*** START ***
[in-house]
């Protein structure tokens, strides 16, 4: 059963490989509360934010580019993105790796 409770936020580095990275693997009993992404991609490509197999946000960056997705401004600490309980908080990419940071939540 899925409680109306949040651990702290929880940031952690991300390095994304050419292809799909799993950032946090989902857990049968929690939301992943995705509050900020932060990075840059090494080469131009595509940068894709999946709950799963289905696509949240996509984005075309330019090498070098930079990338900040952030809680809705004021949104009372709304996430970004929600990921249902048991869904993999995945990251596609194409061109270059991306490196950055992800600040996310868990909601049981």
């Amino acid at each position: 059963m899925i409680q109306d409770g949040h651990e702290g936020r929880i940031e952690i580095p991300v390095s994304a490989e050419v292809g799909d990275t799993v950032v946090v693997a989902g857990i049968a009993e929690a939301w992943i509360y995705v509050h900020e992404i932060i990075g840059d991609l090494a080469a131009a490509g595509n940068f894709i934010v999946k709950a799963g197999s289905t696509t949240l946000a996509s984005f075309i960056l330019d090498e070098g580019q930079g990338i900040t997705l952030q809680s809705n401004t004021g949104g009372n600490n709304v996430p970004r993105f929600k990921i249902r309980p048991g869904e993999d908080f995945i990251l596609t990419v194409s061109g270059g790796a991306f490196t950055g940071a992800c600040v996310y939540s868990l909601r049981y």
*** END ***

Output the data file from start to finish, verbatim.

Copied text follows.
[in-house]
């Protein structure tokens, strides 16, 4: 059963490989509360934010580019993105790796 409770936020580095990275693997009993992404991609490509197999946000960056997705401004600490309980908080990419940071939540 899925409680109306949040651990702290929880940031952690991300390095994304050419292809799909799993950032946090989902857990049968929690939301992943995705509050900020932060990075840059090494080469131009595509940068894709999946709950799963289905696509949240996509984005075309330019090498070098930079990338900040952030809680809705004021949104009372709304996430970004929600990921249902048991869904993999995945990251596609194409061109270059991306490196950055992800600040996310868990909601049981």
């Amino acid at each position: 059963m899925i409680q109306d409770g949040h651990e702290g936020r929880i940031e952690i580095p991300v390095s994304a490989e050419v292809g799909d990275t799993v950032v946090v693997a989902g857990i049968a009993e929690a939301w992943i509360y995705v509050h900020e992404i932060i990075g840059d991609l090494a080469a131009a490509g595509n940068f894709i934010v999946k709950a799963g197999s289905t696509t949240l946000a996509s984005f075309i960056l330019d090498e070098g580019q930079g990338i900040t997705l952030q809680s809705n401004t004021g949104g009372n600490n709304v996430p970004r993105f929600k990921i249902r309980p048991g869904e993999d908080f995945i990251l596609t990419v194409s061109g270059g790796a991306f490196t950055g940071a992800c600040v996310y939540s868990l909601r049981y």